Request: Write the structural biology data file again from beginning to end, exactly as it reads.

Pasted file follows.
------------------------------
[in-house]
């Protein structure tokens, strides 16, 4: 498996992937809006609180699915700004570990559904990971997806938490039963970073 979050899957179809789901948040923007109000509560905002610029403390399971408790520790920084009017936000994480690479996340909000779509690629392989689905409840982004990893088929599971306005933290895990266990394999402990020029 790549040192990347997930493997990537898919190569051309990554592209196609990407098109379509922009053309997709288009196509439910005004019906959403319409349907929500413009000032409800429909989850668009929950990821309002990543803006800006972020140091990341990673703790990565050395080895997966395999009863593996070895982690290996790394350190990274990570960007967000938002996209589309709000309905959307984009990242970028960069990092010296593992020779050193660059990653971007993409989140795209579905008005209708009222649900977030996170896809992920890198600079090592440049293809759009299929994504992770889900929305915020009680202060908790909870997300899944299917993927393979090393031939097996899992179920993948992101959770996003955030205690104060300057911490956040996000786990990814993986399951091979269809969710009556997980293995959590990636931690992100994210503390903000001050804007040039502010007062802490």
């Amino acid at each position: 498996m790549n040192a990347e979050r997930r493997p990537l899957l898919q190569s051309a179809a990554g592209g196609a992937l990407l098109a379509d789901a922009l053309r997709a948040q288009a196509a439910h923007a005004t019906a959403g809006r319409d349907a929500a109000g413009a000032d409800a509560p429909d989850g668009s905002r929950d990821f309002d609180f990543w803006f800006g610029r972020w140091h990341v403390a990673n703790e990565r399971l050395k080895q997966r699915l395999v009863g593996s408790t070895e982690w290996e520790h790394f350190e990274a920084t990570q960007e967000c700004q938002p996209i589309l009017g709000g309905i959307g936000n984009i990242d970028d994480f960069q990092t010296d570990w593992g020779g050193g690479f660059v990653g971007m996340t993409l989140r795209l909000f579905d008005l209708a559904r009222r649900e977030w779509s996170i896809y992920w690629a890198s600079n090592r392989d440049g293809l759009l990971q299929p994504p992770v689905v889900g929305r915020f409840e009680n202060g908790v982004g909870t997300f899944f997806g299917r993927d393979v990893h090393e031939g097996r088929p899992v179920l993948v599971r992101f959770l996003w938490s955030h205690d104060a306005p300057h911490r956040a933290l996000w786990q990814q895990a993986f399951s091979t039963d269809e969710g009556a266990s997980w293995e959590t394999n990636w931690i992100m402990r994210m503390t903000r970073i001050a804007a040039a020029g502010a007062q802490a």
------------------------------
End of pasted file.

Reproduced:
[in-house]
């Protein structure tokens, strides 16, 4: 498996992937809006609180699915700004570990559904990971997806938490039963970073 979050899957179809789901948040923007109000509560905002610029403390399971408790520790920084009017936000994480690479996340909000779509690629392989689905409840982004990893088929599971306005933290895990266990394999402990020029 790549040192990347997930493997990537898919190569051309990554592209196609990407098109379509922009053309997709288009196509439910005004019906959403319409349907929500413009000032409800429909989850668009929950990821309002990543803006800006972020140091990341990673703790990565050395080895997966395999009863593996070895982690290996790394350190990274990570960007967000938002996209589309709000309905959307984009990242970028960069990092010296593992020779050193660059990653971007993409989140795209579905008005209708009222649900977030996170896809992920890198600079090592440049293809759009299929994504992770889900929305915020009680202060908790909870997300899944299917993927393979090393031939097996899992179920993948992101959770996003955030205690104060300057911490956040996000786990990814993986399951091979269809969710009556997980293995959590990636931690992100994210503390903000001050804007040039502010007062802490």
């Amino acid at each position: 498996m790549n040192a990347e979050r997930r493997p990537l899957l898919q190569s051309a179809a990554g592209g196609a992937l990407l098109a379509d789901a922009l053309r997709a948040q288009a196509a439910h923007a005004t019906a959403g809006r319409d349907a929500a109000g413009a000032d409800a509560p429909d989850g668009s905002r929950d990821f309002d609180f990543w803006f800006g610029r972020w140091h990341v403390a990673n703790e990565r399971l050395k080895q997966r699915l395999v009863g593996s408790t070895e982690w290996e520790h790394f350190e990274a920084t990570q960007e967000c700004q938002p996209i589309l009017g709000g309905i959307g936000n984009i990242d970028d994480f960069q990092t010296d570990w593992g020779g050193g690479f660059v990653g971007m996340t993409l989140r795209l909000f579905d008005l209708a559904r009222r649900e977030w779509s996170i896809y992920w690629a890198s600079n090592r392989d440049g293809l759009l990971q299929p994504p992770v689905v889900g929305r915020f409840e009680n202060g908790v982004g909870t997300f899944f997806g299917r993927d393979v990893h090393e031939g097996r088929p899992v179920l993948v599971r992101f959770l996003w938490s955030h205690d104060a306005p300057h911490r956040a933290l996000w786990q990814q895990a993986f399951s091979t039963d269809e969710g009556a266990s997980w293995e959590t394999n990636w931690i992100m402990r994210m503390t903000r970073i001050a804007a040039a020029g502010a007062q802490a």